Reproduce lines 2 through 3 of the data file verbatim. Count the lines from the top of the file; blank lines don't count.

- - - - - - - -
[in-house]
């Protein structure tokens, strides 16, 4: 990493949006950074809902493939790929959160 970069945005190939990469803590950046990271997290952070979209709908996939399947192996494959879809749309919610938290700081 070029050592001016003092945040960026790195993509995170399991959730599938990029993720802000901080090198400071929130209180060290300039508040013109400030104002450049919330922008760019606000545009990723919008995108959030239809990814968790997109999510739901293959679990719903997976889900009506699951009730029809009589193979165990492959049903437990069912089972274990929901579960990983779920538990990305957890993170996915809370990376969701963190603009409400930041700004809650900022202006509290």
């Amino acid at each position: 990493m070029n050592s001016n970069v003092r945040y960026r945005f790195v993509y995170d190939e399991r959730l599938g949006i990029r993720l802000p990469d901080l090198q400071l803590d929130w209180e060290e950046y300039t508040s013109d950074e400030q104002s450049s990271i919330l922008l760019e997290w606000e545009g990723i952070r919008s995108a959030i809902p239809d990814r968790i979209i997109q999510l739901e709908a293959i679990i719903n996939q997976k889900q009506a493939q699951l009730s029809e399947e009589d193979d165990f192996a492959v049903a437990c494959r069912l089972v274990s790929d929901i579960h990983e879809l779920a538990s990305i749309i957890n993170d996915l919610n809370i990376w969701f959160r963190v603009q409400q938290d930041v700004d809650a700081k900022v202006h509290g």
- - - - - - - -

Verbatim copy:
């Protein structure tokens, strides 16, 4: 990493949006950074809902493939790929959160 970069945005190939990469803590950046990271997290952070979209709908996939399947192996494959879809749309919610938290700081 070029050592001016003092945040960026790195993509995170399991959730599938990029993720802000901080090198400071929130209180060290300039508040013109400030104002450049919330922008760019606000545009990723919008995108959030239809990814968790997109999510739901293959679990719903997976889900009506699951009730029809009589193979165990492959049903437990069912089972274990929901579960990983779920538990990305957890993170996915809370990376969701963190603009409400930041700004809650900022202006509290």
């Amino acid at each position: 990493m070029n050592s001016n970069v003092r945040y960026r945005f790195v993509y995170d190939e399991r959730l599938g949006i990029r993720l802000p990469d901080l090198q400071l803590d929130w209180e060290e950046y300039t508040s013109d950074e400030q104002s450049s990271i919330l922008l760019e997290w606000e545009g990723i952070r919008s995108a959030i809902p239809d990814r968790i979209i997109q999510l739901e709908a293959i679990i719903n996939q997976k889900q009506a493939q699951l009730s029809e399947e009589d193979d165990f192996a492959v049903a437990c494959r069912l089972v274990s790929d929901i579960h990983e879809l779920a538990s990305i749309i957890n993170d996915l919610n809370i990376w969701f959160r963190v603009q409400q938290d930041v700004d809650a700081k900022v202006h509290g």